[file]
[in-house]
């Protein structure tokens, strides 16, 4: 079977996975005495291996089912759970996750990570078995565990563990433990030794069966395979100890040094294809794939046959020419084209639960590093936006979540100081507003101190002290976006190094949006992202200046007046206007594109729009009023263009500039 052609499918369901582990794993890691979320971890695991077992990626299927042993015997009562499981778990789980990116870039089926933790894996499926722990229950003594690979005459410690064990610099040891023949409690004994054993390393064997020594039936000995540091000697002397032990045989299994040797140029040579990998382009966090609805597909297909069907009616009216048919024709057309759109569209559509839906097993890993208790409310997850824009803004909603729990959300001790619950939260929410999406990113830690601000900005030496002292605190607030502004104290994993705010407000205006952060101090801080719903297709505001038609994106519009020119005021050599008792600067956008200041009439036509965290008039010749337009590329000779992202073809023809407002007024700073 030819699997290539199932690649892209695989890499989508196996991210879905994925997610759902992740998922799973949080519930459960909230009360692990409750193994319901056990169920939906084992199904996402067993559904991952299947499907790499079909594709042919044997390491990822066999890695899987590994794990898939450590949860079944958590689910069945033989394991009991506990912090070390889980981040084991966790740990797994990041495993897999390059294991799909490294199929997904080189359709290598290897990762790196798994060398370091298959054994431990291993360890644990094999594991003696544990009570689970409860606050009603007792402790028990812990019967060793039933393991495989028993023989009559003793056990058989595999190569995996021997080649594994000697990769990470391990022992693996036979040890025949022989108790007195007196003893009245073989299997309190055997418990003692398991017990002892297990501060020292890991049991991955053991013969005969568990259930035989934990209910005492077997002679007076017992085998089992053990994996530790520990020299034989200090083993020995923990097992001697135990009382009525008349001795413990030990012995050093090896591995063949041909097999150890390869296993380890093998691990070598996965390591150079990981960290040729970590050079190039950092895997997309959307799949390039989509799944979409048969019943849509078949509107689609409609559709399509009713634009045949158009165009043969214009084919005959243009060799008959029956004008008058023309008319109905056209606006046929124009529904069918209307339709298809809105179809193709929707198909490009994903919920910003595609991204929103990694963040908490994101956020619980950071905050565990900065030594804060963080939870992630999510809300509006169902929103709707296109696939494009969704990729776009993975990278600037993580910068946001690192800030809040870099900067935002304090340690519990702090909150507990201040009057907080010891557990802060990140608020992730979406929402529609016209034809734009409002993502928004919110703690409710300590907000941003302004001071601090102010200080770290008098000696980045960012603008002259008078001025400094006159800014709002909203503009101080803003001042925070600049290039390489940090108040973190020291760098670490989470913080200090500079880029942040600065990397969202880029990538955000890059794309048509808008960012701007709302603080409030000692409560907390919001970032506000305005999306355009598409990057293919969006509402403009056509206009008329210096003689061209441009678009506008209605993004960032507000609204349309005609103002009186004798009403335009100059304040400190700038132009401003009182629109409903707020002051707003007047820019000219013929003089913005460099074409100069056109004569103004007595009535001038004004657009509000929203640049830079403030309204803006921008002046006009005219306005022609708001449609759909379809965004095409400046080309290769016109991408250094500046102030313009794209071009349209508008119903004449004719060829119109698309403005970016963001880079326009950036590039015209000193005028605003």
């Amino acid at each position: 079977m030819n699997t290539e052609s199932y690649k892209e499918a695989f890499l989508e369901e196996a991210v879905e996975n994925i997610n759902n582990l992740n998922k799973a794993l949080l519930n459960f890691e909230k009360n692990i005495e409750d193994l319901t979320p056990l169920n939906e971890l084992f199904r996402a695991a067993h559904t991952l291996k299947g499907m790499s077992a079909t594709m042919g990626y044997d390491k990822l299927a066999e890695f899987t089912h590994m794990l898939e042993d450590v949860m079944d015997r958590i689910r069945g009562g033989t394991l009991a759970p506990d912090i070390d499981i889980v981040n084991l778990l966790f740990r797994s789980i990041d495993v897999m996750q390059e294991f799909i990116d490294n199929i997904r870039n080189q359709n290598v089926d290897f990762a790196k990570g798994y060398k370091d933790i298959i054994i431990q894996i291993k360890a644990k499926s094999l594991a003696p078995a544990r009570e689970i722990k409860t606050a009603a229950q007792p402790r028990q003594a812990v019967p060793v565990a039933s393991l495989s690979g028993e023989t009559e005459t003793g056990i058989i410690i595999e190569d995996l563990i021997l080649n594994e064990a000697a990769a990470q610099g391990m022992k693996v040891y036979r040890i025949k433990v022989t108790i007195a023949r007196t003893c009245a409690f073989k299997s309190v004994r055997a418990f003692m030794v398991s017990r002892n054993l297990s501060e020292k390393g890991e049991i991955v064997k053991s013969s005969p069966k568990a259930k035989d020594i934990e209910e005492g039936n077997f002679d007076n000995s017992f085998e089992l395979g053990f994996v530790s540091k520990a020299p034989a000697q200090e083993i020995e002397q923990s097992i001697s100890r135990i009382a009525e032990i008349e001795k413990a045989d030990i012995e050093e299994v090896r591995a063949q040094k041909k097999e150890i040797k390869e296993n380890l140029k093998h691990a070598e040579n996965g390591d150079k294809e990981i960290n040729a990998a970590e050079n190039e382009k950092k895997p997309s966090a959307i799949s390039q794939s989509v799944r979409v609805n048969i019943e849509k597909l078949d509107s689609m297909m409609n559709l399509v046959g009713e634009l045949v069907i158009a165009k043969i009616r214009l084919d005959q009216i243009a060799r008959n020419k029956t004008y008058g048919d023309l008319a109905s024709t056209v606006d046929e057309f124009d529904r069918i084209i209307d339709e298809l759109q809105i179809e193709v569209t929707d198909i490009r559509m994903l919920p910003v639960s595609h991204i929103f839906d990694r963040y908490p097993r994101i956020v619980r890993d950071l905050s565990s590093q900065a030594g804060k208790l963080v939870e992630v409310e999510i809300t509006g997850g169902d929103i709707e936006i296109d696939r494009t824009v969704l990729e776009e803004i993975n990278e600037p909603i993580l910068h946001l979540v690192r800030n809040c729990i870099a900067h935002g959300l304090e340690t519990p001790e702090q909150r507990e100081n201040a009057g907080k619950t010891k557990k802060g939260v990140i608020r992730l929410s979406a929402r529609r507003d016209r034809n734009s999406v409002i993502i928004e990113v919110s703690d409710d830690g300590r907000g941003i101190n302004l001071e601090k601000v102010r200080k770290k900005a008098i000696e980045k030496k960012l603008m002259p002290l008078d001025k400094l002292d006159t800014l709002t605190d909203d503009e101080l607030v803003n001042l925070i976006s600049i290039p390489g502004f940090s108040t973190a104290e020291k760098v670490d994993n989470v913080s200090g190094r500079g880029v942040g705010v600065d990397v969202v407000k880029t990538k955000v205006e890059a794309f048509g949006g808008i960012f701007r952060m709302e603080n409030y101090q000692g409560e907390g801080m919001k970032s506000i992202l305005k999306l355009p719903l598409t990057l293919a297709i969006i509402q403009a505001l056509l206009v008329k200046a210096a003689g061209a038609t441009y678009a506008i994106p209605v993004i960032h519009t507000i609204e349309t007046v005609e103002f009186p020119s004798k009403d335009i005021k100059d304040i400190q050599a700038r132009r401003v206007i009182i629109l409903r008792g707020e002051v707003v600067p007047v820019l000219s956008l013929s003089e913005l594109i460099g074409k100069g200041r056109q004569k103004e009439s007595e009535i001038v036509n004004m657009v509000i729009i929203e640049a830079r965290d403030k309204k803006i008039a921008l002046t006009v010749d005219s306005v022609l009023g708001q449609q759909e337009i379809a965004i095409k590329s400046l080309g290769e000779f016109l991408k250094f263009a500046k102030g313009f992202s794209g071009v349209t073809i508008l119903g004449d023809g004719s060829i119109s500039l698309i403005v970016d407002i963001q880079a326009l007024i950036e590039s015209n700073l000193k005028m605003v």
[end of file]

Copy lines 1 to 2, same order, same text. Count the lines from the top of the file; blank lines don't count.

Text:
[in-house]
């Protein structure tokens, strides 16, 4: 079977996975005495291996089912759970996750990570078995565990563990433990030794069966395979100890040094294809794939046959020419084209639960590093936006979540100081507003101190002290976006190094949006992202200046007046206007594109729009009023263009500039 052609499918369901582990794993890691979320971890695991077992990626299927042993015997009562499981778990789980990116870039089926933790894996499926722990229950003594690979005459410690064990610099040891023949409690004994054993390393064997020594039936000995540091000697002397032990045989299994040797140029040579990998382009966090609805597909297909069907009616009216048919024709057309759109569209559509839906097993890993208790409310997850824009803004909603729990959300001790619950939260929410999406990113830690601000900005030496002292605190607030502004104290994993705010407000205006952060101090801080719903297709505001038609994106519009020119005021050599008792600067956008200041009439036509965290008039010749337009590329000779992202073809023809407002007024700073 030819699997290539199932690649892209695989890499989508196996991210879905994925997610759902992740998922799973949080519930459960909230009360692990409750193994319901056990169920939906084992199904996402067993559904991952299947499907790499079909594709042919044997390491990822066999890695899987590994794990898939450590949860079944958590689910069945033989394991009991506990912090070390889980981040084991966790740990797994990041495993897999390059294991799909490294199929997904080189359709290598290897990762790196798994060398370091298959054994431990291993360890644990094999594991003696544990009570689970409860606050009603007792402790028990812990019967060793039933393991495989028993023989009559003793056990058989595999190569995996021997080649594994000697990769990470391990022992693996036979040890025949022989108790007195007196003893009245073989299997309190055997418990003692398991017990002892297990501060020292890991049991991955053991013969005969568990259930035989934990209910005492077997002679007076017992085998089992053990994996530790520990020299034989200090083993020995923990097992001697135990009382009525008349001795413990030990012995050093090896591995063949041909097999150890390869296993380890093998691990070598996965390591150079990981960290040729970590050079190039950092895997997309959307799949390039989509799944979409048969019943849509078949509107689609409609559709399509009713634009045949158009165009043969214009084919005959243009060799008959029956004008008058023309008319109905056209606006046929124009529904069918209307339709298809809105179809193709929707198909490009994903919920910003595609991204929103990694963040908490994101956020619980950071905050565990900065030594804060963080939870992630999510809300509006169902929103709707296109696939494009969704990729776009993975990278600037993580910068946001690192800030809040870099900067935002304090340690519990702090909150507990201040009057907080010891557990802060990140608020992730979406929402529609016209034809734009409002993502928004919110703690409710300590907000941003302004001071601090102010200080770290008098000696980045960012603008002259008078001025400094006159800014709002909203503009101080803003001042925070600049290039390489940090108040973190020291760098670490989470913080200090500079880029942040600065990397969202880029990538955000890059794309048509808008960012701007709302603080409030000692409560907390919001970032506000305005999306355009598409990057293919969006509402403009056509206009008329210096003689061209441009678009506008209605993004960032507000609204349309005609103002009186004798009403335009100059304040400190700038132009401003009182629109409903707020002051707003007047820019000219013929003089913005460099074409100069056109004569103004007595009535001038004004657009509000929203640049830079403030309204803006921008002046006009005219306005022609708001449609759909379809965004095409400046080309290769016109991408250094500046102030313009794209071009349209508008119903004449004719060829119109698309403005970016963001880079326009950036590039015209000193005028605003």